“The facts behind the Pentagon’s claims reveal the great lengths they went to in order to distort the data to counter momentum and prevent reform,” said the report. “[The cases investigated by POD] provide no evidence to support the argument that empowering trained, independent military prosecutors to decide which cases go forward to trial would lead to fewer victims having ‘their day in court.’ In fact, the cases provide no evidence that commanders are tougher than military prosecutors in responding to cases of sexual assault, and they support calls for professional and blind justice.”

In the report, POD lists several instances where officials on behalf of the Pentagon cite facts and figures to support their claim. In one instance, Senator Claire McCaskill, a member of the Senate Committee on Armed Services, said:

In just the past two years, we found 93 cases of rape and sexual assault that prosecutors declined to prosecute, which were then referred to court-martial by commanders. That’s 93 victims who had their day in court because commanders, not prosecutors, had the ability to refer a case to court-martial.

Senator McCaskill was among the officials that have diametrically opposed reforming the current procedure.

After making several Freedom of Information Act requests to the Department of Defense to authenticate the claims about these 93 cases, POD found in the 81 cases made available, two-thirds were not sexual assault cases declined by a prosecutor and later prosecuted by the military. Moreover, there was not a single case where a commander insisted on a court martial after a case was declined.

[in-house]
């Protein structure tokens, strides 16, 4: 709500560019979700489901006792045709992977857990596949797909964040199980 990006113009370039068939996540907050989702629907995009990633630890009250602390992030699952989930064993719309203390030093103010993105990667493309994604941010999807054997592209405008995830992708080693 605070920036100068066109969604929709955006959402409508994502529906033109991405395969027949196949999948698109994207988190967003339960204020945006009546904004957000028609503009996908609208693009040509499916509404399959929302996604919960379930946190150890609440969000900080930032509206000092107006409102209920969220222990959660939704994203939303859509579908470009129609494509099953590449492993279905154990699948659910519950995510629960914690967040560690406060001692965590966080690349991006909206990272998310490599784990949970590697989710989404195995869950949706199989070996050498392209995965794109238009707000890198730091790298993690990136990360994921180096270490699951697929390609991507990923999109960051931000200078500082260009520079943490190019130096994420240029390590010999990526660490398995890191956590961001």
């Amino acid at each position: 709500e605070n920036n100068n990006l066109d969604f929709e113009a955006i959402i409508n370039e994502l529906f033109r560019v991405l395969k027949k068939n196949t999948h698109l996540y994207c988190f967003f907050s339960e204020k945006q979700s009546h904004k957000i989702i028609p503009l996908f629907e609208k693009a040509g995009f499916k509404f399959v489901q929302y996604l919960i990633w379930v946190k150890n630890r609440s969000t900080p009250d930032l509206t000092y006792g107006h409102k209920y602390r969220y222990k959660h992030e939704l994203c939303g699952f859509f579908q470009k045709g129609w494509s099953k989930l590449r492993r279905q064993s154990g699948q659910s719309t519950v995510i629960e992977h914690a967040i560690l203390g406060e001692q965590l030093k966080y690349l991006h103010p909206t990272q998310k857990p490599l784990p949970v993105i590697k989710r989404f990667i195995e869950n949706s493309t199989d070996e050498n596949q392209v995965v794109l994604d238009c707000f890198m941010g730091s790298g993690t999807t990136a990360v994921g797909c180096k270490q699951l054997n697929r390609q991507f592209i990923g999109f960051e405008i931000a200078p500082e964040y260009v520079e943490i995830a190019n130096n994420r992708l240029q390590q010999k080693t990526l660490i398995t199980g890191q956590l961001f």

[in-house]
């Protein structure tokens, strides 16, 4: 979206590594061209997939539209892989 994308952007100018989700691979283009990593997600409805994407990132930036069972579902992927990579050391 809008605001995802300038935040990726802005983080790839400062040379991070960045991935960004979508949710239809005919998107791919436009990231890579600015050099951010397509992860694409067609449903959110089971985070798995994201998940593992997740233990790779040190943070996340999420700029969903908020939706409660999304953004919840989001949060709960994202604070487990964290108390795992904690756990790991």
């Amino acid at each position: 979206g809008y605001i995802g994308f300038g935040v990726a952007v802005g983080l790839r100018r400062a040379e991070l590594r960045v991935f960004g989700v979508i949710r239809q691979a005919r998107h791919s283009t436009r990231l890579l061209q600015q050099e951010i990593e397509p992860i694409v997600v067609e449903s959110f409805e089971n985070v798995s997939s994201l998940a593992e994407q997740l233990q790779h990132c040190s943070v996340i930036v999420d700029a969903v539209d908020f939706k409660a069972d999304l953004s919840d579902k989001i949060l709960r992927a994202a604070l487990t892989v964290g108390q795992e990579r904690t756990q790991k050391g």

“The allegations in the Protect Our Defenders report and the AP article include providing inaccurate information to a congressional committee, misleading the Congress, and undermining efforts to make critical reforms to a broken system,” wrote Senator Charles Grassley and Senator Gillibrand in a letter to President Barack Obama. “Due to the very serious nature of these allegations, we request that you direct an independent investigation into this matter.”

As noted by Vox, we can conjecture why the Pentagon would allegedly lie about such information: to keep the power to prosecute in their hands as long as possible. However, the March bill as it was proposed would only have affected the very top 150 commanders, not the rest of the 15,000 commanders who are not involved in the prosecution process.

According to Christensen, from his experience as a military prosecutor fighting commanders to pursue cases, it’s imperative the process changes, and the recent investigation confirms so. “That’s the fight I had as a prosecutor, is getting them to not stop cases,” Christensen said in an interview with Vox. “They can also slow down the process or discourage victims from going forward, retaliation, hostile work environments—that’s one of the things we see over and over.”—Shafaq Hasan